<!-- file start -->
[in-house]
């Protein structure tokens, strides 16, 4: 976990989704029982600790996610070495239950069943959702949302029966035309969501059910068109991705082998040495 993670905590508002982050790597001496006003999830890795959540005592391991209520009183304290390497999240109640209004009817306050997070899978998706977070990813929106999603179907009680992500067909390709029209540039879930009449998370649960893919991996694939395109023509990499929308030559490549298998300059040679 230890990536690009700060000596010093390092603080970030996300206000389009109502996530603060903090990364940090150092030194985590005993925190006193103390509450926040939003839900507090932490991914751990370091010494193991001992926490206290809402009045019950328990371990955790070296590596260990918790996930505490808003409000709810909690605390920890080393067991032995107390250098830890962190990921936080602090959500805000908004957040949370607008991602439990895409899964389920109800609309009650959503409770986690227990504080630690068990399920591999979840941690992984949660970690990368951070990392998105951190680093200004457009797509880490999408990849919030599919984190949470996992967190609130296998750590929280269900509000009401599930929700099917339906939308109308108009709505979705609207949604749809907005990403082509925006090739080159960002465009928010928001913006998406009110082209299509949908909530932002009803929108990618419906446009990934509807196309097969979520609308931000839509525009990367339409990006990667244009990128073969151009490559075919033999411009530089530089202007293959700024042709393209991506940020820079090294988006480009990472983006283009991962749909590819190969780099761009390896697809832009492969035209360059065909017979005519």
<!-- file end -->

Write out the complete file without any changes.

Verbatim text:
[in-house]
């Protein structure tokens, strides 16, 4: 976990989704029982600790996610070495239950069943959702949302029966035309969501059910068109991705082998040495 993670905590508002982050790597001496006003999830890795959540005592391991209520009183304290390497999240109640209004009817306050997070899978998706977070990813929106999603179907009680992500067909390709029209540039879930009449998370649960893919991996694939395109023509990499929308030559490549298998300059040679 230890990536690009700060000596010093390092603080970030996300206000389009109502996530603060903090990364940090150092030194985590005993925190006193103390509450926040939003839900507090932490991914751990370091010494193991001992926490206290809402009045019950328990371990955790070296590596260990918790996930505490808003409000709810909690605390920890080393067991032995107390250098830890962190990921936080602090959500805000908004957040949370607008991602439990895409899964389920109800609309009650959503409770986690227990504080630690068990399920591999979840941690992984949660970690990368951070990392998105951190680093200004457009797509880490999408990849919030599919984190949470996992967190609130296998750590929280269900509000009401599930929700099917339906939308109308108009709505979705609207949604749809907005990403082509925006090739080159960002465009928010928001913006998406009110082209299509949908909530932002009803929108990618419906446009990934509807196309097969979520609308931000839509525009990367339409990006990667244009990128073969151009490559075919033999411009530089530089202007293959700024042709393209991506940020820079090294988006480009990472983006283009991962749909590819190969780099761009390896697809832009492969035209360059065909017979005519």